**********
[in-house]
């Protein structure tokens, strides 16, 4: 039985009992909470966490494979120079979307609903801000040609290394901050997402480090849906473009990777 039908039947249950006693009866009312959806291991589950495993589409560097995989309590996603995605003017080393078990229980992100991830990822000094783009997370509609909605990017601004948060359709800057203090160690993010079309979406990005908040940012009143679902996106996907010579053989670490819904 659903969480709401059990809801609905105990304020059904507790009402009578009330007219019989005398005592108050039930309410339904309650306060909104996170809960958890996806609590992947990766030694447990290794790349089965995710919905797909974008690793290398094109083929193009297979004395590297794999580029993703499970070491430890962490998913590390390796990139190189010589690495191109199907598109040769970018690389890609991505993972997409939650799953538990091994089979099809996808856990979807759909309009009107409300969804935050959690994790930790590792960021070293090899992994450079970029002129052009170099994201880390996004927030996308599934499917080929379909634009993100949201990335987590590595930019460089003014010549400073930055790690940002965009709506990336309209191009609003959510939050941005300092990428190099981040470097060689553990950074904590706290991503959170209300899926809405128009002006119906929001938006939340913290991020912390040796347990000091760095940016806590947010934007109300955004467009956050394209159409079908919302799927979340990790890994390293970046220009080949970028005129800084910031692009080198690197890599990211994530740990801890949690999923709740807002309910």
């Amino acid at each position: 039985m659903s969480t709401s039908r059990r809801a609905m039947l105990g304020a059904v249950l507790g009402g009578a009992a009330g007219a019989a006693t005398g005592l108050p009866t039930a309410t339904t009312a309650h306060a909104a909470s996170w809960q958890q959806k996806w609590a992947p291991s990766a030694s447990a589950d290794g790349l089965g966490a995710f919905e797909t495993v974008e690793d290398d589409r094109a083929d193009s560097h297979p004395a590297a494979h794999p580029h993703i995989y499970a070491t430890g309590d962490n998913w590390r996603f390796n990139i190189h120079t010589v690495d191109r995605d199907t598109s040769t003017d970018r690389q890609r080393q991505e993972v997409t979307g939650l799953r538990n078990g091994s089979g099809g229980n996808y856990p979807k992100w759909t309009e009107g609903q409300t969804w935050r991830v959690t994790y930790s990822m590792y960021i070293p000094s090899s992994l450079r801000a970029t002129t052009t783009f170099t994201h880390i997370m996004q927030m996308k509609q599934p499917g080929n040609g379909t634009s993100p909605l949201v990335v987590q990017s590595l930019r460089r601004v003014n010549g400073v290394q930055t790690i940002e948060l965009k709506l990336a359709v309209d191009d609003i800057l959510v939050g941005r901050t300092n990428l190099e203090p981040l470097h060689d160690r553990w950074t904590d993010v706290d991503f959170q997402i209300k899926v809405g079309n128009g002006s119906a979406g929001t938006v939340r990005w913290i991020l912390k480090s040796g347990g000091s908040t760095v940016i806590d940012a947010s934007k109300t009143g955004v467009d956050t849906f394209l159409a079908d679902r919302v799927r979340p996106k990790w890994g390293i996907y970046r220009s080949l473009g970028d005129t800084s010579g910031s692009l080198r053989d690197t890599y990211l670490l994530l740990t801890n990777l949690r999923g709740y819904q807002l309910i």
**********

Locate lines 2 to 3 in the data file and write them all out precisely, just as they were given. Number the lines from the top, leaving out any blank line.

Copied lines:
């Protein structure tokens, strides 16, 4: 039985009992909470966490494979120079979307609903801000040609290394901050997402480090849906473009990777 039908039947249950006693009866009312959806291991589950495993589409560097995989309590996603995605003017080393078990229980992100991830990822000094783009997370509609909605990017601004948060359709800057203090160690993010079309979406990005908040940012009143679902996106996907010579053989670490819904 659903969480709401059990809801609905105990304020059904507790009402009578009330007219019989005398005592108050039930309410339904309650306060909104996170809960958890996806609590992947990766030694447990290794790349089965995710919905797909974008690793290398094109083929193009297979004395590297794999580029993703499970070491430890962490998913590390390796990139190189010589690495191109199907598109040769970018690389890609991505993972997409939650799953538990091994089979099809996808856990979807759909309009009107409300969804935050959690994790930790590792960021070293090899992994450079970029002129052009170099994201880390996004927030996308599934499917080929379909634009993100949201990335987590590595930019460089003014010549400073930055790690940002965009709506990336309209191009609003959510939050941005300092990428190099981040470097060689553990950074904590706290991503959170209300899926809405128009002006119906929001938006939340913290991020912390040796347990000091760095940016806590947010934007109300955004467009956050394209159409079908919302799927979340990790890994390293970046220009080949970028005129800084910031692009080198690197890599990211994530740990801890949690999923709740807002309910």
């Amino acid at each position: 039985m659903s969480t709401s039908r059990r809801a609905m039947l105990g304020a059904v249950l507790g009402g009578a009992a009330g007219a019989a006693t005398g005592l108050p009866t039930a309410t339904t009312a309650h306060a909104a909470s996170w809960q958890q959806k996806w609590a992947p291991s990766a030694s447990a589950d290794g790349l089965g966490a995710f919905e797909t495993v974008e690793d290398d589409r094109a083929d193009s560097h297979p004395a590297a494979h794999p580029h993703i995989y499970a070491t430890g309590d962490n998913w590390r996603f390796n990139i190189h120079t010589v690495d191109r995605d199907t598109s040769t003017d970018r690389q890609r080393q991505e993972v997409t979307g939650l799953r538990n078990g091994s089979g099809g229980n996808y856990p979807k992100w759909t309009e009107g609903q409300t969804w935050r991830v959690t994790y930790s990822m590792y960021i070293p000094s090899s992994l450079r801000a970029t002129t052009t783009f170099t994201h880390i997370m996004q927030m996308k509609q599934p499917g080929n040609g379909t634009s993100p909605l949201v990335v987590q990017s590595l930019r460089r601004v003014n010549g400073v290394q930055t790690i940002e948060l965009k709506l990336a359709v309209d191009d609003i800057l959510v939050g941005r901050t300092n990428l190099e203090p981040l470097h060689d160690r553990w950074t904590d993010v706290d991503f959170q997402i209300k899926v809405g079309n128009g002006s119906a979406g929001t938006v939340r990005w913290i991020l912390k480090s040796g347990g000091s908040t760095v940016i806590d940012a947010s934007k109300t009143g955004v467009d956050t849906f394209l159409a079908d679902r919302v799927r979340p996106k990790w890994g390293i996907y970046r220009s080949l473009g970028d005129t800084s010579g910031s692009l080198r053989d690197t890599y990211l670490l994530l740990t801890n990777l949690r999923g709740y819904q807002l309910i």